Mayo Clinic Cancer Center launches program for adolescents and young adults

Nov. 20, 2021

Allison C. Rosenthal, D.O., Hematology and Oncology at Mayo Clinic's campus in Phoenix/Scottsdale, Arizona, is uniquely qualified to understand and lead a program addressing cancer care needs for the adolescent and young adult (AYA) population, those diagnosed between ages 15 and 39.

"I have some experience sitting in that seat — with being in their shoes," she says.

Dr. Rosenthal empathizes with the challenges of navigating cancer in this age group because she experienced a cancer diagnosis as a young adult. Following the diagnosis, her physician referred her to Mayo Clinic for consult, and then she received care with a physician in her community.

Dr. Rosenthal says that after her diagnosis, she benefitted from connecting with a peer diagnosed with cancer whom she met through a connection of her parents. Having someone to relate to through treatment and into survivorship was invaluable, she says.

Specialized care for AYAs

Click here for an infographic about specializing care for AYA patients.

Today, Dr. Rosenthal advocates for attention to the distinct needs of the AYA population. She, along with Wendy A. Allen-Rhoades, M.D., Ph.D., her counterpart in Pediatric Oncology at Mayo Clinic's campus in Rochester, Minnesota, has championed development of a Mayo Clinic Cancer Center program for this patient group at Mayo Clinic's locations in Arizona, Florida and Minnesota.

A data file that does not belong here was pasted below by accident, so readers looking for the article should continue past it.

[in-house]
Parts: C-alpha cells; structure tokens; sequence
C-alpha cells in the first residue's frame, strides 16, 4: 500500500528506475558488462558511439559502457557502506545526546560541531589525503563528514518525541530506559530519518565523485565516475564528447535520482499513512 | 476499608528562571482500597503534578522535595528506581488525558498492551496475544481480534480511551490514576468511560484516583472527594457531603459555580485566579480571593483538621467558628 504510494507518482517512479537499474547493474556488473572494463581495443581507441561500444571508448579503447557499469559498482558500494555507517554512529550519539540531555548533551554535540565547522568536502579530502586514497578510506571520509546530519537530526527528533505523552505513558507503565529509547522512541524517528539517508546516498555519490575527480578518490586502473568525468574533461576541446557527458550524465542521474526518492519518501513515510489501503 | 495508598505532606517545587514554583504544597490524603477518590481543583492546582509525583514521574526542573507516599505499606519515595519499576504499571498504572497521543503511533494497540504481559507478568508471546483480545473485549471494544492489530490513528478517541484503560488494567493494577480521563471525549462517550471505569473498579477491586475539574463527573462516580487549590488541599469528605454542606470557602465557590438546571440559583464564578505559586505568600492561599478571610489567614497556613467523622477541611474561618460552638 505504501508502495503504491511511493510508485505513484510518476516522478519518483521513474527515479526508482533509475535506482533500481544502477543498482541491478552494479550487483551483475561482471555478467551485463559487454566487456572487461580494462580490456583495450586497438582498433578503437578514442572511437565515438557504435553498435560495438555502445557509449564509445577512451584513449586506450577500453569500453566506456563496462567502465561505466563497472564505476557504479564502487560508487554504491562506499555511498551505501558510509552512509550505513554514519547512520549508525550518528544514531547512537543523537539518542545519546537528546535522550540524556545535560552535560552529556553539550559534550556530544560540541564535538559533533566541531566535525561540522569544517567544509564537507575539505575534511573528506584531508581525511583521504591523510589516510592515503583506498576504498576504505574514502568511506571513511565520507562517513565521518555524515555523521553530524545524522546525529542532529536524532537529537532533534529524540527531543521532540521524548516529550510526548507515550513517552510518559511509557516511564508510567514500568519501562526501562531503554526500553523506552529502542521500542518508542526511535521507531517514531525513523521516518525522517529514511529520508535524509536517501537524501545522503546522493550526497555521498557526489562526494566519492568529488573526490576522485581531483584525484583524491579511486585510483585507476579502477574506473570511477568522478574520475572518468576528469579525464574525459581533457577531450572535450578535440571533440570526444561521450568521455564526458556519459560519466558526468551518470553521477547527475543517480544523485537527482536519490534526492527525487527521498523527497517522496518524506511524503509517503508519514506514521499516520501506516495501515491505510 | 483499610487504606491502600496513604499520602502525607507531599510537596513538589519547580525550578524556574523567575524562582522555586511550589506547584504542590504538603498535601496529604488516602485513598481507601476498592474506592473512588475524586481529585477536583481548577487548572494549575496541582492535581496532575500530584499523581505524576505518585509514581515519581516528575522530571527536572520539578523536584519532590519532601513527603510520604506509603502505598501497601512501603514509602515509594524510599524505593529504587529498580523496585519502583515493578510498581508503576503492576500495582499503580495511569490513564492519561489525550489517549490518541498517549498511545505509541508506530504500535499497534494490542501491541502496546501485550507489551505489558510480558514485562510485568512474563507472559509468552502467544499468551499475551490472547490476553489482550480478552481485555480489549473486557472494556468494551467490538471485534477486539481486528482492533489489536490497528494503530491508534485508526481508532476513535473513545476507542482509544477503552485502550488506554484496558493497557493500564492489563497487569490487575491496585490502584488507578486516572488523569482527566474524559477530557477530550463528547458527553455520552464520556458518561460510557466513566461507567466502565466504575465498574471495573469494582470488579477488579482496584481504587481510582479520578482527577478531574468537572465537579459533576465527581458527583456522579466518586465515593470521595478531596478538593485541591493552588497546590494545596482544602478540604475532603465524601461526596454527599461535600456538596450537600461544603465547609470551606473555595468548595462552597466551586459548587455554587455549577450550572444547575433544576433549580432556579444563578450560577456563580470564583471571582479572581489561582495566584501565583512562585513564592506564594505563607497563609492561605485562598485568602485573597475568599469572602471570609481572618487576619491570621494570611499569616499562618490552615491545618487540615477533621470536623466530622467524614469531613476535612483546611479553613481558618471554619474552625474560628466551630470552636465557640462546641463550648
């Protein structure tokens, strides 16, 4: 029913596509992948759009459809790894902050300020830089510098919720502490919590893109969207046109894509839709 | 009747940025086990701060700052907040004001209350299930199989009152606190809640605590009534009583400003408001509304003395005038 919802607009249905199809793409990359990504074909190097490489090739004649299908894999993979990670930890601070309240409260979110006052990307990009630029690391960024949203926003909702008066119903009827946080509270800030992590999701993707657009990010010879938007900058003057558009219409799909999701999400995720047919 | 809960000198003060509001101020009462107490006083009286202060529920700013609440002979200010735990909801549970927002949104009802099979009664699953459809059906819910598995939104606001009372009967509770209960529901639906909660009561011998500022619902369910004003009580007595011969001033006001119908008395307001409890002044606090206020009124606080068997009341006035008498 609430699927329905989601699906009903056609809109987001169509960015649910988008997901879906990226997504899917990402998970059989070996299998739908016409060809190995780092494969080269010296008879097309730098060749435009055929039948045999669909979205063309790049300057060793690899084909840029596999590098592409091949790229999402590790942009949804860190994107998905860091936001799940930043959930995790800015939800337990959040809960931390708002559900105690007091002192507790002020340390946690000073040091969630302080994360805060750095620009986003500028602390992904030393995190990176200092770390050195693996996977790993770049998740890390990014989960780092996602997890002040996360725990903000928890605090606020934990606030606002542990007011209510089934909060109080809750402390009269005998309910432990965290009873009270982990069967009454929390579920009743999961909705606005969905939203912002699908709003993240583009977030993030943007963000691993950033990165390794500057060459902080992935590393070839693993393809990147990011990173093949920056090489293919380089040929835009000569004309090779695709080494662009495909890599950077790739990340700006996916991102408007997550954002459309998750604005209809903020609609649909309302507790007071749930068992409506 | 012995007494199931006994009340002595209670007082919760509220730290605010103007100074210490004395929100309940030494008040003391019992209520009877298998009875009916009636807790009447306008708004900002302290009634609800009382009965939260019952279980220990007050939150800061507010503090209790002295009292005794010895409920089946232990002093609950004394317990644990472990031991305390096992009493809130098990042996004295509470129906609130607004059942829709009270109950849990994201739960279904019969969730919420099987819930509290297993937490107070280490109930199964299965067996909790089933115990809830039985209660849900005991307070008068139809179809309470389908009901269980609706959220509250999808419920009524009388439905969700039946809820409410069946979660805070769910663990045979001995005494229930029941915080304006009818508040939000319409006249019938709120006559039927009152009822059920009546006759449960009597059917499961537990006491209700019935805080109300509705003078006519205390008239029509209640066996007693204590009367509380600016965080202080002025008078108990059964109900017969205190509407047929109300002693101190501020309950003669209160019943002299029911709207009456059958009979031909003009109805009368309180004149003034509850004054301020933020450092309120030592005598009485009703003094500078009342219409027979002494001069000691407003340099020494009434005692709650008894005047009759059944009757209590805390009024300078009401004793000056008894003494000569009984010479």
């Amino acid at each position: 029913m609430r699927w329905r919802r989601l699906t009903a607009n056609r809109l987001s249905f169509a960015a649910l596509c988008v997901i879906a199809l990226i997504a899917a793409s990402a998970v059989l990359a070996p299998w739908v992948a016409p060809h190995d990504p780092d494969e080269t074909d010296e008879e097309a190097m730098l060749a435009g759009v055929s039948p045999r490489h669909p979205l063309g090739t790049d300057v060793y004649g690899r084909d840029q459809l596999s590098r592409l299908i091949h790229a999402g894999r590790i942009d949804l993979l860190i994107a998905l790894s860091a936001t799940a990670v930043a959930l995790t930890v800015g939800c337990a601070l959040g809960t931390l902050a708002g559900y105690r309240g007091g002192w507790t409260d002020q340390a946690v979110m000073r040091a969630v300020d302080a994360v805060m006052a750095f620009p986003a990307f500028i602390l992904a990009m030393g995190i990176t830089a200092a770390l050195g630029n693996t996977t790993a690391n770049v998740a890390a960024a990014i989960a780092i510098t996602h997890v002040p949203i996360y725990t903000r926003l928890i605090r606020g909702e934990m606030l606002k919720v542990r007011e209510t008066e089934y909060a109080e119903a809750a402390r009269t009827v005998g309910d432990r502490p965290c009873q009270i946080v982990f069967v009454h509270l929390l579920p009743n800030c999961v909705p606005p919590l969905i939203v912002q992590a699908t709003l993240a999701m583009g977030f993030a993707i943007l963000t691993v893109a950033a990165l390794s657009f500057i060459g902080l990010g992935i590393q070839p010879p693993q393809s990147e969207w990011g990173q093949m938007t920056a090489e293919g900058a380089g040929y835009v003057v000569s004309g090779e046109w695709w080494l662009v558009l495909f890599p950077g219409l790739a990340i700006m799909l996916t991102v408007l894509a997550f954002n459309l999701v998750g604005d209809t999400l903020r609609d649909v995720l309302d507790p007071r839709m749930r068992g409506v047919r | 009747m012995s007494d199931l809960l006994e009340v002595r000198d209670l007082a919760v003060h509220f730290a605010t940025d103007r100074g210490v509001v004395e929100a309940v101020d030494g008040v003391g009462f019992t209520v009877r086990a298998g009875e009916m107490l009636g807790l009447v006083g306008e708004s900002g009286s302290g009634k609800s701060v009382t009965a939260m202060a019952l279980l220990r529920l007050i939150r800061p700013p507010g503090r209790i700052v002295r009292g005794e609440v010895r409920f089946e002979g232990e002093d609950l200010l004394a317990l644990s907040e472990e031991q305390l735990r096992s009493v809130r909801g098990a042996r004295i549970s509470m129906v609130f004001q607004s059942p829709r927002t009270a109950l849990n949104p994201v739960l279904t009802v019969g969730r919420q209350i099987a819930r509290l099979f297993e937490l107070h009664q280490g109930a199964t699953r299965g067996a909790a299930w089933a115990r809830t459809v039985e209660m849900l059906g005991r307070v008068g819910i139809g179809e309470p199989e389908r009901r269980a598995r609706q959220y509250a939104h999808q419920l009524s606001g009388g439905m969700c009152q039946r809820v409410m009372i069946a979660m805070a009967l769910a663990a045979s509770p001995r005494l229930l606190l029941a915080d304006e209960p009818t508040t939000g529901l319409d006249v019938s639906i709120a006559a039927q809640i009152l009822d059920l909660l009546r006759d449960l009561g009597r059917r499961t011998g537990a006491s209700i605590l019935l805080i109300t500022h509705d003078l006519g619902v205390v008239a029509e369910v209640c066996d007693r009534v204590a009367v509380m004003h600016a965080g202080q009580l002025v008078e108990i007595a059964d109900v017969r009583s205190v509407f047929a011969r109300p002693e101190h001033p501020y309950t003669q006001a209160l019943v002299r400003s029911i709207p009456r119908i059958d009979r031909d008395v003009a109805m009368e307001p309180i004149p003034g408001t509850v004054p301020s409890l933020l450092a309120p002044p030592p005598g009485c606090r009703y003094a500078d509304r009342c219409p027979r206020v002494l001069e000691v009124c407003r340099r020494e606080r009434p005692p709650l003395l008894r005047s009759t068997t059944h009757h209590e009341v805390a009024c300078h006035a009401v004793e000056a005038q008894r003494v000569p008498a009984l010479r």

Dr. Rosenthal speaks about an AYA gap concept in cancer care — that those in this age group haven't seen gains in survival comparable to those seen in children or other adult age groups and thus would benefit from specially designed programs to meet their unique needs.

"Having cancer when you're 22 is not the same as having it when you're 70," says Dr. Rosenthal. "We need to acknowledge that the needs are different in order to get the best possible outcomes."

Specific issues for cancer care in this population

Numerous factors point to a need for specialty AYA cancer care. While some of these patients receive care in pediatrics, the majority are cared for in adult cancer systems. However, Dr. Rosenthal explains patients in the AYA population don't fit well with either patient population, as these patients have distinct biology, clinical outcomes and psychosocial needs. For instance, AYA patients may be students in high school or college, living independently, caught between losing coverage under parental medical insurance and finding their own, and starting families. Fertility also can be impacted by cancer and its treatment, making counseling imperative. AYA patients may have to manage the feeling of being different from their peers and can face isolation or difficulty navigating relationships.

Without the widespread availability of age-specific programs, AYAs face issues with access to appropriate care. "They are a vulnerable, underrecognized, underserved group experiencing equity issues," says Dr. Rosenthal. "Serving this group's needs is part of addressing issues of diversity and inclusion."